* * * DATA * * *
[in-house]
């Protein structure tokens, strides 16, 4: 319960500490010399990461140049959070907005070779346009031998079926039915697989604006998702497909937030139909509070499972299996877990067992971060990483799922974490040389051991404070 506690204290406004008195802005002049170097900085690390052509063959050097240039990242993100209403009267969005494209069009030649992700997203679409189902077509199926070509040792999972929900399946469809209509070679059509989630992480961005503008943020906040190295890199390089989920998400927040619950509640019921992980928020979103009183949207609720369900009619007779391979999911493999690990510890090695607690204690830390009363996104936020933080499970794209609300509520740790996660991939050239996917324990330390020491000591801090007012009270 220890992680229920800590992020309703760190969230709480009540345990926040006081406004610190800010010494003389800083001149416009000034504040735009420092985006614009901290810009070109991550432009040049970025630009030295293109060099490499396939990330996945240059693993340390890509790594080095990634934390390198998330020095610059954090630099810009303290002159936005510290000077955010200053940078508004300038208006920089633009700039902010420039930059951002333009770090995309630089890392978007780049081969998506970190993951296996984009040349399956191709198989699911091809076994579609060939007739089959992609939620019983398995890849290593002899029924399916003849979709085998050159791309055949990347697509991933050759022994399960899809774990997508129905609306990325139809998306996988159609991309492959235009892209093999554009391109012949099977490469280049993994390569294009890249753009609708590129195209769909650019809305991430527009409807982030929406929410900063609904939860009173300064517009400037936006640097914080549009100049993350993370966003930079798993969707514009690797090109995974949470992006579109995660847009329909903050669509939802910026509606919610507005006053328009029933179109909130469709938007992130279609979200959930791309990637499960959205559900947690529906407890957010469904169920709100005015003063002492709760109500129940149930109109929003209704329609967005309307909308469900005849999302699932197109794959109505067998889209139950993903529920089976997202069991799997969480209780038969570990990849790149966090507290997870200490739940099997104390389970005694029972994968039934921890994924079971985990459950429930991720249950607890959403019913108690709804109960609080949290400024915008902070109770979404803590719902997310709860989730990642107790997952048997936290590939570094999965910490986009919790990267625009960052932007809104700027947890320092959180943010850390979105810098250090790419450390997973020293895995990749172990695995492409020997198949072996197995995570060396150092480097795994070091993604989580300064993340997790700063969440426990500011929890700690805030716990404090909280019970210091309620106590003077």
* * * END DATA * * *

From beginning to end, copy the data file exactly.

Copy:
[in-house]
């Protein structure tokens, strides 16, 4: 319960500490010399990461140049959070907005070779346009031998079926039915697989604006998702497909937030139909509070499972299996877990067992971060990483799922974490040389051991404070 506690204290406004008195802005002049170097900085690390052509063959050097240039990242993100209403009267969005494209069009030649992700997203679409189902077509199926070509040792999972929900399946469809209509070679059509989630992480961005503008943020906040190295890199390089989920998400927040619950509640019921992980928020979103009183949207609720369900009619007779391979999911493999690990510890090695607690204690830390009363996104936020933080499970794209609300509520740790996660991939050239996917324990330390020491000591801090007012009270 220890992680229920800590992020309703760190969230709480009540345990926040006081406004610190800010010494003389800083001149416009000034504040735009420092985006614009901290810009070109991550432009040049970025630009030295293109060099490499396939990330996945240059693993340390890509790594080095990634934390390198998330020095610059954090630099810009303290002159936005510290000077955010200053940078508004300038208006920089633009700039902010420039930059951002333009770090995309630089890392978007780049081969998506970190993951296996984009040349399956191709198989699911091809076994579609060939007739089959992609939620019983398995890849290593002899029924399916003849979709085998050159791309055949990347697509991933050759022994399960899809774990997508129905609306990325139809998306996988159609991309492959235009892209093999554009391109012949099977490469280049993994390569294009890249753009609708590129195209769909650019809305991430527009409807982030929406929410900063609904939860009173300064517009400037936006640097914080549009100049993350993370966003930079798993969707514009690797090109995974949470992006579109995660847009329909903050669509939802910026509606919610507005006053328009029933179109909130469709938007992130279609979200959930791309990637499960959205559900947690529906407890957010469904169920709100005015003063002492709760109500129940149930109109929003209704329609967005309307909308469900005849999302699932197109794959109505067998889209139950993903529920089976997202069991799997969480209780038969570990990849790149966090507290997870200490739940099997104390389970005694029972994968039934921890994924079971985990459950429930991720249950607890959403019913108690709804109960609080949290400024915008902070109770979404803590719902997310709860989730990642107790997952048997936290590939570094999965910490986009919790990267625009960052932007809104700027947890320092959180943010850390979105810098250090790419450390997973020293895995990749172990695995492409020997198949072996197995995570060396150092480097795994070091993604989580300064993340997790700063969440426990500011929890700690805030716990404090909280019970210091309620106590003077």